On Influence and Bad Blog Posts

I like differing opinions, thoughts and comments. I think it’s good to have a variety of thought. No one likes a yes man right? Except maybe in the social media world. Then sometimes it resembles a quid pro quo type of environment. I’ll promote your stuff you promote mine. The thinking is well illustrated by David Armano with his depiction of influencer ripples. If your content can be promoted by the right people than it can reach more people. It’s why companies are so hot on the influencer thingright now-find the influencer and get eyeballs and sell product. Look, I’m down with helping my friends out but…

Today’s online influence is overblown, overrated and diluted and can be gamed.

Here’s why. What if the content sucks? Yet because you and I are friends and we read and promote each others stuff we’ll retweet and share content sometimes sight unseen.  That’s kind of jive isn’t it? Yet it’s effective.  That’s not really fair to the reader is it? But it works. What if the reader is someone on the outside and is trying to “get in” to the world of social media? They might share and promote your crappy content too. Add the element of two people with very large networks of followers and subscribers sharing content and you can see how this can all be affected. Crappy content always has a fighting chance with a killer post title and a supposed influencer sharing it.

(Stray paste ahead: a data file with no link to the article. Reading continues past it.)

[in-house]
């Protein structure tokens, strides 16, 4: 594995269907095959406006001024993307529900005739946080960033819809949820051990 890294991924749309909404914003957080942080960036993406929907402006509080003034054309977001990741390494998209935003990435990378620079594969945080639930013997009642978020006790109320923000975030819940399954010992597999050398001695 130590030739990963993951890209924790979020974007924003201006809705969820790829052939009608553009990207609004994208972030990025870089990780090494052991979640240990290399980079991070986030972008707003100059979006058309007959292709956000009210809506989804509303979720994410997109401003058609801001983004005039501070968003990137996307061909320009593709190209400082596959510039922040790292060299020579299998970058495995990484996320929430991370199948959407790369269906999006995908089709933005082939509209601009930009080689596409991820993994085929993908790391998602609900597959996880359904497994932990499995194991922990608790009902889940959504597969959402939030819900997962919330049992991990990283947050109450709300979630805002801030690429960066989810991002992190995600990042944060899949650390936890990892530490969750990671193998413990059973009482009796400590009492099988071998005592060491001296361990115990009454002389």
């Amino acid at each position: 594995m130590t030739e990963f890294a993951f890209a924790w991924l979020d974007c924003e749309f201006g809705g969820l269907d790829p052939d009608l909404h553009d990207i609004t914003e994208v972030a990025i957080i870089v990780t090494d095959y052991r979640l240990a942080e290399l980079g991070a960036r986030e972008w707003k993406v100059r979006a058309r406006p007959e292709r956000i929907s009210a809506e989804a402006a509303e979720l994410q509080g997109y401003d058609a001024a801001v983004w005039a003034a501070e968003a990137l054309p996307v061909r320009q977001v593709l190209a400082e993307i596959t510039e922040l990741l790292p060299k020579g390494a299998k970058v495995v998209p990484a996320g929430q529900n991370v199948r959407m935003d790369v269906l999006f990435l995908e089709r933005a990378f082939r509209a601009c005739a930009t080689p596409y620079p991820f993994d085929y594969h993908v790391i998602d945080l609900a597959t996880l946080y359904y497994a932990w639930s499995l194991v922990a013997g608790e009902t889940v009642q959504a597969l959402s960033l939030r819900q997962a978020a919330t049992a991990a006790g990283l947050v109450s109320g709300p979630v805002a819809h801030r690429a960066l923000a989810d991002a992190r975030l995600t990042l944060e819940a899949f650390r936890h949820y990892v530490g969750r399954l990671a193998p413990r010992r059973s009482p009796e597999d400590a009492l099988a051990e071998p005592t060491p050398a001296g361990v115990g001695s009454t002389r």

How about these 2 scenarios? The first one I’ve been sucked into a bunch of times. You see a compelling blog title tweeted, you click on it and it’s end up being something that you might wrap your dead fish in. The second, I will refer to this definition from Wikipedia.

A spam blog, sometimes referred to by the neologism splog,[1] is a blog which the author uses to promote affiliated websites, to increase the search engine rankings of associated sites or to simply sell links/ads.

We’re all suckers for a great blog post title. Why? Because we’re hoping for fresh, we’re hoping for a different POV. We’re tired of repetitive thoughts, posts and comments without any backbone.  A lot of people have ceased writing for their audiences and are writing purely for search, link juice and hollow authority. Unfortunately there’s no end in sight and we’ll continue to be influenced into clicking on and reading. Hoping.


The Deets

Marc Meyer is a Digital and Social Media Strategist at DRMG. This is my personal blog where I share observations, thoughts and opinions that are all my own.